Good to remember
- Avoid combinations of materials and ensure that other materials can be removed easily.
- Limit the use of metals in plastic packaging to an absolute minimum.
- Avoid the use of PVC in combination with PET and take into account the density of the various plastics that you combine.
Mutlilayers, barriers and additives
Protecting the product versus recycling packaging
Modern packaging is becoming more and more complex and contains various materials and substances to better preserve and protect the product.:
- Barriers in packaging reduce the permeability of gases and protect products against oxygen and other external influences.
- AA blockers block the transition between plastics and the product, and avoid the taste of plastic in bottled water.
- PET brighteners make bottles more transparent and make them shine.
- External coatings, usually as a spray or dip, harden the outside of the packaging, limiting the permeability of gases.
- Plasma coatings on the inside use carbon or silica (a very thin gas layer). And finally, multilayer bottles combine three to five layers (nylon, EVOH, et cetera) in order to protect very sensitive products such as fruit juice, beer or milk.
On the one hand, these new trends and technologies are a good thing, causing fewer food products to perish. This is and will no doubt remain the primary function of packaging. On the other hand, each additive, each additional barrier and each layer has its own specific impact on the recyclability and quality of the end product. ‘The characteristic most affected is the colour of the recycled product’, states Vossen. Layers of nylon, for instance, incinerate during the melting process and give the product a brown colour, making the end product unsuitable for its normal uses. The presence of the many additives and barriers make the recycled product less transparent. PET brighteners give the end product a kind of fluorescent glow, an undesirable effect for many applications’.
In addition, most of the products are difficult or impossible to separate. ‘Blends are molten when applied to PET, making it impossible to remove them’, says Mark Ruesink. ‘Layers and coatings are becoming increasingly thinner. We cannot remove them without also removing a part of the PET material. The fact that the layers are becoming thinner makes it even more difficult’.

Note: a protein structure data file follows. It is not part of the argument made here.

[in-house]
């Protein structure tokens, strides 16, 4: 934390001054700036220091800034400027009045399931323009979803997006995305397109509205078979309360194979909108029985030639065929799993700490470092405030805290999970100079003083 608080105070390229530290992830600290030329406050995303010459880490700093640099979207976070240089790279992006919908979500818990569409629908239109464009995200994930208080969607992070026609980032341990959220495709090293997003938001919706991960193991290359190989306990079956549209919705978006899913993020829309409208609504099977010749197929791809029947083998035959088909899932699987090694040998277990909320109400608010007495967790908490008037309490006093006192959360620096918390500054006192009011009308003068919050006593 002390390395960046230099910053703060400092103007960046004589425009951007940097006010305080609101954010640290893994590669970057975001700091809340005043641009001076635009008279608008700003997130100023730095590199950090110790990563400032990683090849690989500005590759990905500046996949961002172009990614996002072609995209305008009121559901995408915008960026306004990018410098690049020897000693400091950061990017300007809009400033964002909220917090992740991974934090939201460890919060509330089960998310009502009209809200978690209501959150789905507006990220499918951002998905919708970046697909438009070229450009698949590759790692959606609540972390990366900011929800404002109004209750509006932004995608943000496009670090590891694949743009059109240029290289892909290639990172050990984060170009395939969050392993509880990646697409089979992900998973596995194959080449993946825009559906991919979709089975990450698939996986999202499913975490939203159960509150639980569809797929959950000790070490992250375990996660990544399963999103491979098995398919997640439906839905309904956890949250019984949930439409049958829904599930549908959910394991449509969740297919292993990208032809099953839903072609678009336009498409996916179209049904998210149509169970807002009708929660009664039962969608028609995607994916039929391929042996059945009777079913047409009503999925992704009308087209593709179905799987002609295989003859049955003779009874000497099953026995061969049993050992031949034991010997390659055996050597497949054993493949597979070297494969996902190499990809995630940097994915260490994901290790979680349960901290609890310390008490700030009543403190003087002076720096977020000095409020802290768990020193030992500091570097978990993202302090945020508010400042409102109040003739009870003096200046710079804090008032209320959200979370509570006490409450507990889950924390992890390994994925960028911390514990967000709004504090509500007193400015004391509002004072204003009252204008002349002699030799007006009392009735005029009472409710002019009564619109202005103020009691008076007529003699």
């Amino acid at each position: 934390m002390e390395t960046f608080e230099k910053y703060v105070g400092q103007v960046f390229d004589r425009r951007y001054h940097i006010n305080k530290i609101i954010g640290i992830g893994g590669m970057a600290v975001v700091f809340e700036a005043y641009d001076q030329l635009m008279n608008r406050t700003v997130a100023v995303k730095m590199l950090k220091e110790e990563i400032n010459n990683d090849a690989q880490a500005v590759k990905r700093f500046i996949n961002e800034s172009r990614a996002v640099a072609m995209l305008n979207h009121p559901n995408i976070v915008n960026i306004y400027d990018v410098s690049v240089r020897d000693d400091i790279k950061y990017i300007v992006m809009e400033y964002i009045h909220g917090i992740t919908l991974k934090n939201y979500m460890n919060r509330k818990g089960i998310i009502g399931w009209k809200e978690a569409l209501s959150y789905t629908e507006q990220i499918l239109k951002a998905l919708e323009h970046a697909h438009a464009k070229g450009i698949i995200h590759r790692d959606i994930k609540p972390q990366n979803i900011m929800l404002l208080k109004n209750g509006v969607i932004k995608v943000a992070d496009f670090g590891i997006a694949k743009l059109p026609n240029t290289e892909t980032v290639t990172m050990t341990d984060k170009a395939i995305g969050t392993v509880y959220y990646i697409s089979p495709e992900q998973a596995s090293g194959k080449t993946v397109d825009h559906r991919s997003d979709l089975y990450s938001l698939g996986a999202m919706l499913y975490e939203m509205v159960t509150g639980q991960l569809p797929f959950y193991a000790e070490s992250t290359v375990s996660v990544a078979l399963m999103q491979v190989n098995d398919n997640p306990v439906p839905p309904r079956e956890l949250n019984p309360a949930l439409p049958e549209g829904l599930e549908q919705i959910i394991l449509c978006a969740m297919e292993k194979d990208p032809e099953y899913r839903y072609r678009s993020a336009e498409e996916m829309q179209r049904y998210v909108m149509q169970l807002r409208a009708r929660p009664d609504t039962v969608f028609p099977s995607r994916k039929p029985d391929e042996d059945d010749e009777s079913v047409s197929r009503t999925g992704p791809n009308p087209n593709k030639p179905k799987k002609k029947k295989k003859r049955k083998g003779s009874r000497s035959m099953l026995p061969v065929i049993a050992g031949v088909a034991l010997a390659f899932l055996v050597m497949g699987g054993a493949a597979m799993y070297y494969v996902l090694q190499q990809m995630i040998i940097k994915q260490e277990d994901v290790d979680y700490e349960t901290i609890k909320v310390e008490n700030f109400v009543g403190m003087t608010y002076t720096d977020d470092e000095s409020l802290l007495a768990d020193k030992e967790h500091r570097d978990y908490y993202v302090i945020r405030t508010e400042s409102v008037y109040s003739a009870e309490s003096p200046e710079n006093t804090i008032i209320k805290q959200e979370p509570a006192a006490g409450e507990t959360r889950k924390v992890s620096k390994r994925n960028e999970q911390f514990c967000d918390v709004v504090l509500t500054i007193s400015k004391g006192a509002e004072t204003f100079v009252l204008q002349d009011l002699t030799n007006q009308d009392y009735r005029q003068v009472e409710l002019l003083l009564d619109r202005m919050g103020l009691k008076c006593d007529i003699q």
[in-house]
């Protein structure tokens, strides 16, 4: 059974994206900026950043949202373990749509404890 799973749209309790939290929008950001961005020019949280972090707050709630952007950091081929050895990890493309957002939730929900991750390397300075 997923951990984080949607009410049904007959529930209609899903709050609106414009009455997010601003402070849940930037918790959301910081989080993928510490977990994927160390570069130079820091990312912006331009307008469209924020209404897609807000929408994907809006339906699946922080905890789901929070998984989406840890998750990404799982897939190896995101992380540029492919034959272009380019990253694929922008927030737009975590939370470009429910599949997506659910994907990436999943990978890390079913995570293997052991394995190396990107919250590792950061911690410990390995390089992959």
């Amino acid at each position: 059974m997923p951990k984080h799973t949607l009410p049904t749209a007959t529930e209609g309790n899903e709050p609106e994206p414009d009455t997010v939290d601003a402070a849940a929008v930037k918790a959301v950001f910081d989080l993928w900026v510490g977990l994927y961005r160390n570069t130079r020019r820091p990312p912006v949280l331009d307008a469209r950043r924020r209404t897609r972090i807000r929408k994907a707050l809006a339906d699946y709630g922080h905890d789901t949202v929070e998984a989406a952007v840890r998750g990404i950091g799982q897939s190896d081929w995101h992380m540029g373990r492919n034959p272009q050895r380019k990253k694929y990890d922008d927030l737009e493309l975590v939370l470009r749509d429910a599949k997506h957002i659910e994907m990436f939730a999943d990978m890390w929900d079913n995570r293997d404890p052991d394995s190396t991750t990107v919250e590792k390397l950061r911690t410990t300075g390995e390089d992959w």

Good to remember
- Balance the optimal protection of the product and the recyclability of the packaging
- Do not use blends in your packaging
- Use barriers and additives that are compatible with recycling.
Sleeves, a very specific problem
The use of so-called full-body sleeves is becoming increasingly popular. Sleeves make PET bottles—which are becoming increasingly thinner—more robust and open up a vast array of opportunities to make the product stand out from its competitors on shop shelves. However, they also cause problems during recycling. Mark Ruesink explains: ‘First of all, they make it more difficult to recognize the material the bottles are made of. During sorting, the surface of the bottle is scanned. In many cases, sleeves cover the entire bottle, making it impossible to recognize the material. The result is that the material is lost’. Moreover, the sleeves are difficult to remove during the pre-wash, because they tend to shrink when heated. Nevertheless, the biggest problem is the material the sleeves are made of. ‘PVC is a very popular material for sleeves, because it has a beautiful gleam and it fits the bottle well’, notes An Vossen. ‘Even a small fraction of PVC has a large impact on the end product’s quality’.
On the other hand, a good choice of sleeve and ink can aid the recycling. Such labels require no glue and the PET or HDPE bottles remain uncoloured.
Fost Plus – tools and first-line advice
At www.pack4recycling.be (a Fost Plus website) you will find a free online tool to identify the recyclability of your packaging. You will also find information regarding all of the criteria that are taken into account when estimating recyclability, as well as tips and advice on how to improve the recyclability of your packaging.
You can also contact Fost Plus for personal—and of course strictly confidential—advice. Contact us for more information: email@example.com.
EPBP – and guidelines.
The European PET Bottle Platform (EPBP) is a voluntary initiative that unites technical experts in the field of PET production and recycling.
The EPBP has developed a number of test procedures that enable you to cost-effectively test the recyclability of new PET bottles and specific components such as barriers, caps, labels and glues. A number of tests are easily executed in your company. However, you can also order lab tests that study the mechanical characteristics and visual aspects of the recycled product in detail.